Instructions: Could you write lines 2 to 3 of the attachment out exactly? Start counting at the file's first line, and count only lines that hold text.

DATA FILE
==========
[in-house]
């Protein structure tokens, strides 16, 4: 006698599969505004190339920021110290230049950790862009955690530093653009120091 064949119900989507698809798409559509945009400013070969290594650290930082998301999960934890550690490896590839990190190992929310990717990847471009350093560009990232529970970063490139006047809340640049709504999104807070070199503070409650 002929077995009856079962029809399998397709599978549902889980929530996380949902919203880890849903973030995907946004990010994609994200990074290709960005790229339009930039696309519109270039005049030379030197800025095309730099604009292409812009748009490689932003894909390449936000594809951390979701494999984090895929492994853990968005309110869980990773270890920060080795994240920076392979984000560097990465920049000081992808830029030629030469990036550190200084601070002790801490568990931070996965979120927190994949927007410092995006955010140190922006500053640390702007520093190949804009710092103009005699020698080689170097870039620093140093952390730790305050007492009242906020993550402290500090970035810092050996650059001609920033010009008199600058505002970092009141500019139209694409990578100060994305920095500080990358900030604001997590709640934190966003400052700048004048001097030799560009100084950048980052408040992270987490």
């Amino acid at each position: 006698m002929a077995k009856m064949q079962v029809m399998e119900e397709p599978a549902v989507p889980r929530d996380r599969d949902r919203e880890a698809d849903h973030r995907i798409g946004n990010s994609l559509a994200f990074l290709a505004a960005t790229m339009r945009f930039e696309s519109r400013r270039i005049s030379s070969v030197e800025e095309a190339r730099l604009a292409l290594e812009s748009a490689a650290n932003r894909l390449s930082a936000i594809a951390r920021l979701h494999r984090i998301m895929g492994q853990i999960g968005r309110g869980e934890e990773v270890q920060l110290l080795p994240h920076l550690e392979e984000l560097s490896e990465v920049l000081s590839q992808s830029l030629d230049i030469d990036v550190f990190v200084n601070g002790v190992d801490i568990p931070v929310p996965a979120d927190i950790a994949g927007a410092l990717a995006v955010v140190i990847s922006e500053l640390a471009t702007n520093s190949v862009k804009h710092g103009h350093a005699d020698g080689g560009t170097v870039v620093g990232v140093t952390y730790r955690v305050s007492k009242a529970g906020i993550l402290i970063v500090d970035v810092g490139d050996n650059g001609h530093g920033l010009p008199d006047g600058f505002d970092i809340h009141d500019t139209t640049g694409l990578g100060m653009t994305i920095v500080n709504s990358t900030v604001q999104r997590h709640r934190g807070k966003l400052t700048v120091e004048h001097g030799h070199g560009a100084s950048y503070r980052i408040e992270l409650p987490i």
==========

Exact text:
């Protein structure tokens, strides 16, 4: 006698599969505004190339920021110290230049950790862009955690530093653009120091 064949119900989507698809798409559509945009400013070969290594650290930082998301999960934890550690490896590839990190190992929310990717990847471009350093560009990232529970970063490139006047809340640049709504999104807070070199503070409650 002929077995009856079962029809399998397709599978549902889980929530996380949902919203880890849903973030995907946004990010994609994200990074290709960005790229339009930039696309519109270039005049030379030197800025095309730099604009292409812009748009490689932003894909390449936000594809951390979701494999984090895929492994853990968005309110869980990773270890920060080795994240920076392979984000560097990465920049000081992808830029030629030469990036550190200084601070002790801490568990931070996965979120927190994949927007410092995006955010140190922006500053640390702007520093190949804009710092103009005699020698080689170097870039620093140093952390730790305050007492009242906020993550402290500090970035810092050996650059001609920033010009008199600058505002970092009141500019139209694409990578100060994305920095500080990358900030604001997590709640934190966003400052700048004048001097030799560009100084950048980052408040992270987490």
């Amino acid at each position: 006698m002929a077995k009856m064949q079962v029809m399998e119900e397709p599978a549902v989507p889980r929530d996380r599969d949902r919203e880890a698809d849903h973030r995907i798409g946004n990010s994609l559509a994200f990074l290709a505004a960005t790229m339009r945009f930039e696309s519109r400013r270039i005049s030379s070969v030197e800025e095309a190339r730099l604009a292409l290594e812009s748009a490689a650290n932003r894909l390449s930082a936000i594809a951390r920021l979701h494999r984090i998301m895929g492994q853990i999960g968005r309110g869980e934890e990773v270890q920060l110290l080795p994240h920076l550690e392979e984000l560097s490896e990465v920049l000081s590839q992808s830029l030629d230049i030469d990036v550190f990190v200084n601070g002790v190992d801490i568990p931070v929310p996965a979120d927190i950790a994949g927007a410092l990717a995006v955010v140190i990847s922006e500053l640390a471009t702007n520093s190949v862009k804009h710092g103009h350093a005699d020698g080689g560009t170097v870039v620093g990232v140093t952390y730790r955690v305050s007492k009242a529970g906020i993550l402290i970063v500090d970035v810092g490139d050996n650059g001609h530093g920033l010009p008199d006047g600058f505002d970092i809340h009141d500019t139209t640049g694409l990578g100060m653009t994305i920095v500080n709504s990358t900030v604001q999104r997590h709640r934190g807070k966003l400052t700048v120091e004048h001097g030799h070199g560009a100084s950048y503070r980052i408040e992270l409650p987490i």